Increasing commercial use of controlled release fertilizer (CRF) has prompted the need to predict N release simply and viably in the greenhouse environment. Two CRFs were tested, i.e., P40d and P100d by incubating them for 40 or 100 days either in static water at 10, 15, 20, 25, and 35 °C or in the soil of vegetable plots in a greenhouse lacking temperature controls. Cumulative nitrogen release (CNR) from a CRF was represented by a parabola curve and significantly affected by the incubation temperature. A method to calculate N m (the maximum N release percentage from CRF) was established using a first-order kinetic equation and the method of least squares. N m was 90.9% to 99.9% for P40d and 72.1% to 87.1% for P100d at 10–35 °C, respectively. A relationship function between the N release rate and naturally fluctuating greenhouse soil temperatures was established using the activation energy of the N release reaction. Then a model was constructed with field temperature as the variable to predict N release throughout the entire greenhouse crop production season. The value of ψ representing a property of the coating material of a CRF is ≈ 1.0 for the release period of the CRF of 35–55 days and ≈ 1.2 of 80–120 days. We validated the model using two seasons of greenhouse tomato, Solanum lycopersicum L., and cucumber, Cucumis sativus L., production data, and found that the error was less than 12% points. This indicated that the constructed model was sufficiently simple, practical, and accurate for use by growers, and fertilizer industry and regulatory personnel.
Qiang Xiao, XiaoHui Fan, XiaoHui Ni, LiXia Li, GuoYuan Zou and Bing Cao
Li-Xiao Yao, Yong-Rui He, Hai-Fang Fan, Lan-Zhen Xu, Tian-Gang Lei, Xiu-Ping Zou, Ai-Hong Peng, Qiang Li and Shan-Chun Chen
Ferric chelate reductase (FRO) is a critical enzyme for iron absorption in strategy I plants, reducing Fe3+ to Fe2+. To identify FRO family genes in the local Citrus junos cultivar Ziyang Xiangcheng and to reveal their expression model, the citrus (Citrus sp.) genome was searched for homologies of the published sequence CjFRO1. Five FROs were found, including CjFRO1; these were named CjFRO2, CjFRO3, CjFRO4, and CjFRO5, respectively, and cloned via reverse transcription polymerase chain reaction (RT-PCR) and rapid amplification of cDNA ends (RACE) PCR. The deduced amino acid sequences of five CjFROs contained flavin adenine dinucleotide (FAD)-binding motifs, nicotinamide adenine dinucleotide (NAD)-binding motifs, and 6–10 transmembrane domains, with isoelectric points between 6.73 and 9.46, and molecular weights between 67.2 and 79.9 kD. CjFRO1 and CjFRO2 were predominantly found in the aboveground parts of C. junos, with CjFRO1 highly expressed in leaves, and CjFRO2 largely expressed in stems and leaves. CjFRO3 was less expressed in roots, stems, and leaves. CjFRO4 and CjFRO5 were predominately found in roots. Under iron-deficient conditions, CjFRO4 was significantly and specifically increased in the roots of C. junos, whereas CjFRO1 was upregulated in the roots and leaves.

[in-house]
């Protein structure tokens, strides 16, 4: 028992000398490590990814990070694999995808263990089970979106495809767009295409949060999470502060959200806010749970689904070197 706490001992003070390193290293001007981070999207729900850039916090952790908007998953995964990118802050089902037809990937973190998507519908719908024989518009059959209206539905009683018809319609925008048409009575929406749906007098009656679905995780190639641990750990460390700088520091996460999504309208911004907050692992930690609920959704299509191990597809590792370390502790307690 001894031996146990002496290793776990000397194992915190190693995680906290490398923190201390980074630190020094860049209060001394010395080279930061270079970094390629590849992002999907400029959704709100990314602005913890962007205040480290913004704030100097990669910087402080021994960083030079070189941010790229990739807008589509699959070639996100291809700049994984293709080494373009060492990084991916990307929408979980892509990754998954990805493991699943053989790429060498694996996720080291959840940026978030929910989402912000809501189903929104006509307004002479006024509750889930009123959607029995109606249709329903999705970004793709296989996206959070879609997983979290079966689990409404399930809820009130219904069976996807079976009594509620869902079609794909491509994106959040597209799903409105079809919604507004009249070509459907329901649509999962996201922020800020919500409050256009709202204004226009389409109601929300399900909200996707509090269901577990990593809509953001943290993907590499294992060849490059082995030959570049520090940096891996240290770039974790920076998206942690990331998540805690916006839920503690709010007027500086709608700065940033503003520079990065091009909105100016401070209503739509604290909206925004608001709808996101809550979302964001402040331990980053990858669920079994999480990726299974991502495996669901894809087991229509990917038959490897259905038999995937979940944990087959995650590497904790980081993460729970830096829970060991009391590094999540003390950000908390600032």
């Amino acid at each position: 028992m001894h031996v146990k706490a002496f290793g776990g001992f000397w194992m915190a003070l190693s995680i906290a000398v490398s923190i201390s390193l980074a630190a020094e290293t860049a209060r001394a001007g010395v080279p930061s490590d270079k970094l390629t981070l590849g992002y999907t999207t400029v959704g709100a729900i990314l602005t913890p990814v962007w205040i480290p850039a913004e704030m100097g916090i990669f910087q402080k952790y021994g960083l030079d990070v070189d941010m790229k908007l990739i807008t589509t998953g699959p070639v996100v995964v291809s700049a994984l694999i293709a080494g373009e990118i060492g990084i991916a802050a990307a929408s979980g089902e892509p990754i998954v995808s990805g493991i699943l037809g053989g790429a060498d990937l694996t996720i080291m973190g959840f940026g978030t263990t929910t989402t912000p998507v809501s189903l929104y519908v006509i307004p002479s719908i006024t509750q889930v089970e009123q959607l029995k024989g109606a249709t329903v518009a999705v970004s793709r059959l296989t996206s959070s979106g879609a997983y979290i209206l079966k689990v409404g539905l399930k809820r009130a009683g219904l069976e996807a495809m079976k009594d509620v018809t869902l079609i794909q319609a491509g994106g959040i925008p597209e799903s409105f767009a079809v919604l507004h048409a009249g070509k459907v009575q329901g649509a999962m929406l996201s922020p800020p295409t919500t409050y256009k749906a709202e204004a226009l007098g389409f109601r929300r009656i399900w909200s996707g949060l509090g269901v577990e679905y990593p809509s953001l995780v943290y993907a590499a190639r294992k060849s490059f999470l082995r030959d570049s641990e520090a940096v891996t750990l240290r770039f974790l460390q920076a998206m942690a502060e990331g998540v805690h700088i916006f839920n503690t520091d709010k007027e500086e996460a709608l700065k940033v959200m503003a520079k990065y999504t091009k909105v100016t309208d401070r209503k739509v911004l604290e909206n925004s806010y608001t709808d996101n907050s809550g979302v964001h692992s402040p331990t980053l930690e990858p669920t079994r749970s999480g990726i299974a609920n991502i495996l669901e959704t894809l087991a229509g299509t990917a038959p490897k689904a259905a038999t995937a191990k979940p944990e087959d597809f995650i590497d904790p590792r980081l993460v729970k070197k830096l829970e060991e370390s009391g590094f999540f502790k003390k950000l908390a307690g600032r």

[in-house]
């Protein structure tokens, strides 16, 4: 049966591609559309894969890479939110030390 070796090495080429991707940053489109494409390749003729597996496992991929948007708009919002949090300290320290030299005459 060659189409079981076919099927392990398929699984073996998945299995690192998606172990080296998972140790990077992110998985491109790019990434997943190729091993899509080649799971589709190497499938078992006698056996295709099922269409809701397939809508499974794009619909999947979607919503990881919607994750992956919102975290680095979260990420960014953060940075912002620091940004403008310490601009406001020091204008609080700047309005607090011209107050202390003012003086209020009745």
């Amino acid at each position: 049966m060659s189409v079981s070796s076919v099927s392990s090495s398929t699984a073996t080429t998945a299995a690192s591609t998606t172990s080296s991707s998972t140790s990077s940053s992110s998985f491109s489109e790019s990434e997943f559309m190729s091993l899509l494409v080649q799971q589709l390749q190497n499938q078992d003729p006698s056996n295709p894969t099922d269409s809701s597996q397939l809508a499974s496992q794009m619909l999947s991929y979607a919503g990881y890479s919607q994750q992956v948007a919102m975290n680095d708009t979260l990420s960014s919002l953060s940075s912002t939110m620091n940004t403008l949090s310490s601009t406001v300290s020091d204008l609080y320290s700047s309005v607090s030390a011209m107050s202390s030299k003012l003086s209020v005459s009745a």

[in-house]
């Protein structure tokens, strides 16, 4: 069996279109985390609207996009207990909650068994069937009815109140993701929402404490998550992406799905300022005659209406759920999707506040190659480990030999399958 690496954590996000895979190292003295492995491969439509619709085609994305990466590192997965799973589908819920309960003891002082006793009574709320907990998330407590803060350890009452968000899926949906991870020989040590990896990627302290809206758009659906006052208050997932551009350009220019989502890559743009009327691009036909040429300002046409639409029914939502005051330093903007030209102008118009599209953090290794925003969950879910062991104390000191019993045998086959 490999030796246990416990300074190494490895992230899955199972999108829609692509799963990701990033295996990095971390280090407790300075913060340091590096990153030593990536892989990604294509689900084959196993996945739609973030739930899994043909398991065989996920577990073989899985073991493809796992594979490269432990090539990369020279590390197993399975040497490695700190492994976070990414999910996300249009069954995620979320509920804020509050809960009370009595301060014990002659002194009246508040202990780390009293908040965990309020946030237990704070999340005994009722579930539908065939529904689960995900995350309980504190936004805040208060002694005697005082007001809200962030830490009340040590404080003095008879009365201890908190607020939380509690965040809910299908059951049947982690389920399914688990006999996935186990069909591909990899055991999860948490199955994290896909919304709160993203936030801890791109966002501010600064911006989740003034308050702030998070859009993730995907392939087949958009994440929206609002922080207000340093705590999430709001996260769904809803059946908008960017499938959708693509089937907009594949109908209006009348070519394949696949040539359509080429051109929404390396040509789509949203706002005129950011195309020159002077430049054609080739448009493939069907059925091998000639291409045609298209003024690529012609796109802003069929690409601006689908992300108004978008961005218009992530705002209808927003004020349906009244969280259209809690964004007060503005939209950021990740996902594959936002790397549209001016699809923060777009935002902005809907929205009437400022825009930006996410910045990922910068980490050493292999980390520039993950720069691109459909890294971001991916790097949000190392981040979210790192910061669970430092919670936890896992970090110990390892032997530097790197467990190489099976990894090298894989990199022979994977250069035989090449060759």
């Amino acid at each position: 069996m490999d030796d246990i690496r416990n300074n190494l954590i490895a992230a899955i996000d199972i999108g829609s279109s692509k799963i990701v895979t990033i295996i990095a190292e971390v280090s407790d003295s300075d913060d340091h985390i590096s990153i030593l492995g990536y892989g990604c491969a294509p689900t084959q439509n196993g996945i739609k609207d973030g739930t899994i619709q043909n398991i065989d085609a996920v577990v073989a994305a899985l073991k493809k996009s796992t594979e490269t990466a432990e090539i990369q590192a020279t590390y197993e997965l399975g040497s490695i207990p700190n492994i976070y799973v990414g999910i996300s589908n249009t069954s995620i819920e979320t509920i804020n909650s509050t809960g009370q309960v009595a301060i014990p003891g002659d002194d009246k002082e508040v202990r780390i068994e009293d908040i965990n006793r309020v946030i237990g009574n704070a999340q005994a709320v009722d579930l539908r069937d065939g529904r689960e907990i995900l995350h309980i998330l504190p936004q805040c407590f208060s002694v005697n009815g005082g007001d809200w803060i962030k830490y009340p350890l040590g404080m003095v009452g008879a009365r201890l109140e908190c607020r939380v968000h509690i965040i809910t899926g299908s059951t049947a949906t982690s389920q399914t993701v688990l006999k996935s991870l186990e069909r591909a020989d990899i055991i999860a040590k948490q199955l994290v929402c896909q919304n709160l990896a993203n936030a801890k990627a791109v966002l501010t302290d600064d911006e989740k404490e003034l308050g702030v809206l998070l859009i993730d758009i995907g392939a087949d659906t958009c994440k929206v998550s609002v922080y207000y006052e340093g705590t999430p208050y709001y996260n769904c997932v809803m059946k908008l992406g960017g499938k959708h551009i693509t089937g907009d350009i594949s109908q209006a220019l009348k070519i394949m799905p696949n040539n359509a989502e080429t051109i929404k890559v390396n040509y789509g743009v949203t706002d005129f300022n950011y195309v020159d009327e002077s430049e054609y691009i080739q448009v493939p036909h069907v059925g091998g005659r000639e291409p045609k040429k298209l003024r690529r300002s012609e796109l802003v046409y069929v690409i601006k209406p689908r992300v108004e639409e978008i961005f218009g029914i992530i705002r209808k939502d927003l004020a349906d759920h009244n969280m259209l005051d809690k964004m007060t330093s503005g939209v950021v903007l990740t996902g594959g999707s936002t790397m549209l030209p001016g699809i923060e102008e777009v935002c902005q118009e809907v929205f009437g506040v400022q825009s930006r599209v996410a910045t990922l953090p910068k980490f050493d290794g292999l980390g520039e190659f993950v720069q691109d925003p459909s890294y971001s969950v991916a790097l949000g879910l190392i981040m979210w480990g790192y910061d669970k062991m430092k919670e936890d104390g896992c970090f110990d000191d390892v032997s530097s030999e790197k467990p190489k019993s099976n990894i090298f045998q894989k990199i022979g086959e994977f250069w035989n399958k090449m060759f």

Wei Hu, Ju-Hua Liu, Xiao-Ying Yang, Jian-Bin Zhang, Cai-Hong Jia, Mei-Ying Li, Bi-Yu Xu and Zhi-Qiang Jin
The banana, a typical climacteric fruit, undergoes a postharvest ripening process followed by a burst in ethylene production that signals the beginning of the climacteric period. Postharvest ripening plays an important role in improving the quality of the fruit as well as limiting its shelf life. To investigate the role of glutamate decarboxylase (GAD) in climacteric ethylene biosynthesis and fruit ripening in postharvest banana, a GAD gene was isolated from banana, designated MuGAD. Coincidently with climacteric ethylene production, MuGAD expression as well as the expression of the genes encoding the Musa 1-aminocyclopropane-1-carboxylate synthase (MaACS1) and Musa 1-aminocyclopropane-1-carboxylate oxidase (MaACO1) greatly increased during natural ripening and in ethylene-treated banana. Moreover, ethylene biosynthesis, ripening progress, and MuGAD, MaACS1, and MaACO1 expression were enhanced by exogenous ethylene application and inhibited by 1-methylcyclopropene (1-MCP). Taken together, our results suggested that MuGAD is involved in the fruit ripening process in postharvest banana.